Is there a better car to explore blustery Buffalo than the Range Rover Velar? The burnished pedigree sets this luxury SUV up for muck, ice, snow and slop. I encountered most of that and more during a field trip in our never-ending winter now morphed into spring.
My test car in its appointed colour of black, black and more black appears understated and tough, like I imagine a Palm Springs police cruiser would look.
Our first stop in Buffalo was the spectacular city hall where I parked the Velar for a beauty shot. Even dusted in road salt as it was every day of my test week, it still projected attitude.
Buffalo City Hall is one of the most majestic Art Deco buildings in the United States. At 30 stories it is a landmark seen for miles. It cost $7 million to build in 1931 and evidence of the robust budget includes domed interior ceilings, ornate columns, murals and council chambers that look fit for a gathering of heads of state.
From the 27th floor an observation deck frames panoramic views of the city, with Lake Erie forming one boundary, and the beautiful radial street plan of Buffalo unfolding as far as the eye can see. For lovers of history and architecture a stop at Buffalo City Hall is a great introduction to an elegant past.
Lots of people are hip to the charms of Buffalo, but if you aren’t I can tell you there are many great places to eat, places to walk, and opportunities to immerse yourself in sports. Unlike many big cities, driving around Buffalo is unhurried, usually not congested, and casual enough to allow frequent stops for scenic photos.
The Velar is decidedly photogenic for a vehicle with utility in the title. The muscular hunk not only looks rugged, but is built for combat and remarkably pliable to drive. What else could you expect from an SUV that has terrain settings that include, grass, gravel, sand and mud. I suppose in a pinch you could plow a field with it.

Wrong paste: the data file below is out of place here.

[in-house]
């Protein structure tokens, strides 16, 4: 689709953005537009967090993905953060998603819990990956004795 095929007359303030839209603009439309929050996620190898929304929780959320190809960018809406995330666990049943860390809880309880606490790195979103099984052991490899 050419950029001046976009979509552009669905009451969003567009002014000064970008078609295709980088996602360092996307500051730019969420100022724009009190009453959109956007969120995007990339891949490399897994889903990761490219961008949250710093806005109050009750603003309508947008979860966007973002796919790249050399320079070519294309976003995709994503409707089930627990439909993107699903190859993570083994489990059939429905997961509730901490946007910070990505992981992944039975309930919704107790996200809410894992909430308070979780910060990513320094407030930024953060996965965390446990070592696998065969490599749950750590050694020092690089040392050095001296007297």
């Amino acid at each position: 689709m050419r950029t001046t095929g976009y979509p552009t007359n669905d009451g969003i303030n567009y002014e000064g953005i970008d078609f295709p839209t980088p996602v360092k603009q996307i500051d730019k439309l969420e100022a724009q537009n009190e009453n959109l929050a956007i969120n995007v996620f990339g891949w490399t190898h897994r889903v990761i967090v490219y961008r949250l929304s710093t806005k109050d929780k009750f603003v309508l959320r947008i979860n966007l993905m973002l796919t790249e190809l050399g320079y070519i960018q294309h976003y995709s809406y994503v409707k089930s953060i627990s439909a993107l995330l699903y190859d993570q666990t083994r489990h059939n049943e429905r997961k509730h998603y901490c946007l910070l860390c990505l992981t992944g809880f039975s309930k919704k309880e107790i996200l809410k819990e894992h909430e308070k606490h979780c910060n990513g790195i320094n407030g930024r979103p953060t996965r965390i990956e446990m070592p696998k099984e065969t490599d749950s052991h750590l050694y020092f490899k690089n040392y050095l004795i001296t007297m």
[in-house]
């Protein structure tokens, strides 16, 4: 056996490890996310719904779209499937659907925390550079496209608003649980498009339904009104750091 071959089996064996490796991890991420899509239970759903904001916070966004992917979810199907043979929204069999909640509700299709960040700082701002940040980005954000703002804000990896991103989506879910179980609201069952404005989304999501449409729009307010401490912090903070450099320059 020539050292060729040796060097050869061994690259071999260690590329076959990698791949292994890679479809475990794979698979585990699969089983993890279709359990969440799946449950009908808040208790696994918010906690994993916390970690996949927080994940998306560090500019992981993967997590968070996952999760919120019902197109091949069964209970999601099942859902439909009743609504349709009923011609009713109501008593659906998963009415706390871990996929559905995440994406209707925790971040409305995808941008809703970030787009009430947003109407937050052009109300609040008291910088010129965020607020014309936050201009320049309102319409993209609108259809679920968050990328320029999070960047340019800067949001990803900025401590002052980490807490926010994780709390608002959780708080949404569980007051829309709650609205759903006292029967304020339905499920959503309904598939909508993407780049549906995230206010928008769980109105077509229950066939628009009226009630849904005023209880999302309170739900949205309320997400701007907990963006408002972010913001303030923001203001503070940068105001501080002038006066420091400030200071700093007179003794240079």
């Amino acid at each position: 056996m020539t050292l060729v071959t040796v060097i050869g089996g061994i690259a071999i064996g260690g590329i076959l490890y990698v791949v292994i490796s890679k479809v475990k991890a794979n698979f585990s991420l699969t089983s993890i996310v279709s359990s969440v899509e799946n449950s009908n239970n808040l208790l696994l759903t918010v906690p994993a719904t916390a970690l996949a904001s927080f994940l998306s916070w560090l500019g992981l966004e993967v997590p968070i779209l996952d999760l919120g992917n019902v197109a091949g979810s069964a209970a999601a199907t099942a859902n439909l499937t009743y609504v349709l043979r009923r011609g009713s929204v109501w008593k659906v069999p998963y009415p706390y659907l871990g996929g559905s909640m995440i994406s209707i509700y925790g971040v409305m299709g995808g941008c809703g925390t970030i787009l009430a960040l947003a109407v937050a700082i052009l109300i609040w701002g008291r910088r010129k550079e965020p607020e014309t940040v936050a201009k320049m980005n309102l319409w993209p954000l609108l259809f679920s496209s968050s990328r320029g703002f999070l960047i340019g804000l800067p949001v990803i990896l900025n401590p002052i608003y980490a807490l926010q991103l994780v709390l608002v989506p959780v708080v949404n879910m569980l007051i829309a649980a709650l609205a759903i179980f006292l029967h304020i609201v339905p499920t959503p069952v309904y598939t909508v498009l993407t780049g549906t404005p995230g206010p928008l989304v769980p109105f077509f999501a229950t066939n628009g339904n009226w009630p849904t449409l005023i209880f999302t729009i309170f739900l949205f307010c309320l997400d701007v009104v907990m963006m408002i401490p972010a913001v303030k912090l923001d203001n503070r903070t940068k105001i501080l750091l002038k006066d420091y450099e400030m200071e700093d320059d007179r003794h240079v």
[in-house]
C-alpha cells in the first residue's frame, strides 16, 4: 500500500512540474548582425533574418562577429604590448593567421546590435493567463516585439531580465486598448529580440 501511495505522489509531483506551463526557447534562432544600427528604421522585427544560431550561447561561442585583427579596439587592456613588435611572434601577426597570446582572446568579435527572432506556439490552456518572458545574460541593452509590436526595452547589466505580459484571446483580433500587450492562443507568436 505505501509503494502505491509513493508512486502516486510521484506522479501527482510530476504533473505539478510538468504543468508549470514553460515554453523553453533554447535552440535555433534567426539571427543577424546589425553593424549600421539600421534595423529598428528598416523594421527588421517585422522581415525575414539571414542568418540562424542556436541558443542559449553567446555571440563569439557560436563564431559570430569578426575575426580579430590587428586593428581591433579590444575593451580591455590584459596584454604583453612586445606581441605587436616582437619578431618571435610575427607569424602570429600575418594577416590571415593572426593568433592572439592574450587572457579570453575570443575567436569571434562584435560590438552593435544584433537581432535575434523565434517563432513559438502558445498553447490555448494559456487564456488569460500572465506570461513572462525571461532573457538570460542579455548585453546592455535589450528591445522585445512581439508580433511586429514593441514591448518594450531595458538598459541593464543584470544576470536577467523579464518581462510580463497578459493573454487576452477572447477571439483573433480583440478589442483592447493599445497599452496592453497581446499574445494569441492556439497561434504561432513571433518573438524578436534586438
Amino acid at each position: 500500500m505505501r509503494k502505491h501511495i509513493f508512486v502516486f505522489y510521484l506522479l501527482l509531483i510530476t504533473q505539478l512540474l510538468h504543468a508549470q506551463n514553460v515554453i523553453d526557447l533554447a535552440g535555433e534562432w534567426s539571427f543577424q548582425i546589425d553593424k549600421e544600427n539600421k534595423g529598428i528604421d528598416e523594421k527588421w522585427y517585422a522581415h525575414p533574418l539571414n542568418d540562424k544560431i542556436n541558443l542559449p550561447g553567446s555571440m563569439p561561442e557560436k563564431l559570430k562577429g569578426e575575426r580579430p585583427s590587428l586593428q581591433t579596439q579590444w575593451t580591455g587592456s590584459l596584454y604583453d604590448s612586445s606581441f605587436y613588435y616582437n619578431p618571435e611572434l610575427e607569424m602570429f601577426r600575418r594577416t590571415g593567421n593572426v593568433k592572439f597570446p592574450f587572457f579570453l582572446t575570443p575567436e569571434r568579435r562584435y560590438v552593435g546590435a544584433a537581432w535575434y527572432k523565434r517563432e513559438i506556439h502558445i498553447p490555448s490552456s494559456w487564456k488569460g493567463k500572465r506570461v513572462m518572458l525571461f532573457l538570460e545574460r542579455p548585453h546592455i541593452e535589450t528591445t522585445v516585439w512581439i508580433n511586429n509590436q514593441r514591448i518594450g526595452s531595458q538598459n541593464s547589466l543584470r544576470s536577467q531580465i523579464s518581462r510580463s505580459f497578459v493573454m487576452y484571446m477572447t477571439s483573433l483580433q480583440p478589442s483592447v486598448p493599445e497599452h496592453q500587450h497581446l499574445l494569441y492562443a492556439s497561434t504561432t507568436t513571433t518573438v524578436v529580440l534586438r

At a price as tested of $96,040 the Velar bridges the vehicle gap between the lesser Evoque and the gold plated Range Rover Sport. It fills the middle of the line up well, competent and luxury laden, but without the out of body experience delivered by top of the line RR’s.
The supercharged V6 puts out 380 horsepower and is fast for a vehicle capable of “wading” through 2 feet of water at your favourite trout stream. The ride quality is silky with Velar’s Terrain Response doing a lot of the thinking for you.
So from city hall we glided on to the Albright Knox Art Gallery with its deep and rich collection of contemporary art. Jackson Pollock, Jasper Johns-the walls are adorned with the best of the abstract expressionists. Rarely will you be hurried, annoyed or have to lineup in gruesome weather to see shows here. The gallery is sublimely peaceful, with a good café, and always brimming with fascinating work.
After the gallery, we hiked back to the Velar for the short drive to the mind-blowing Hotel Henry. Imagine a castle-like, cavernous, imposing 1800’s insane asylum turned into a boutique hotel. There you have the Hotel Henry. Considered Buffalo’s most important and beautiful building, the Buffalo State Asylum for the Insane was designed by Henry Hobson Richardson. From 1880 to the 1970’s it was guided by a mandate to improve medical care for mental health patients. After years sitting forlorn and empty, the forces aligned for rebirth as the Hotel Henry. Not all of the massive building has been restored, but the section now open is a revelation. With big curved hallways, giant windows, and ornate staircases the hotel is elegant and calm. There are several beautifully designed places to eat, and the walls are lined with intriguing art. While the thought of insane asylum turned hotel might make some uneasy, the designers have captured a thoughtful spirit there and preserved the elements that placed this building on the National Register of Historic Places.
From the rebirth of a landmark we carried on to another monument to the past, the empty Buffalo Central Terminal. Another one of Buffalo’s art deco masterpieces, the train station once had 200 trains a day arriving and departing. Bult in 1929 and closed in 1979, the Central Terminal was home to the New York Central Railway.
Despite its declining state, the station is looked after and loved by the Central Terminal Restoration Corporation. They hold events and tours that keep the history alive.
That’s just a whisp of what Buffalo has to offer. In warm weather stroll the revived waterfront, take in a Buffalo Bisons baseball game or visit the zoo and botanical garden.
After a full day touring, we headed back across the border. The trip along the QEW gave me time to think about the charms of the Velar. The things I loved-power, handling, lux interior, the things I didn’t-A pillar blind spots, technology while innovative, perhaps too complex and distracting. Still it was a grand chariot to explore the charms of Buffalo.
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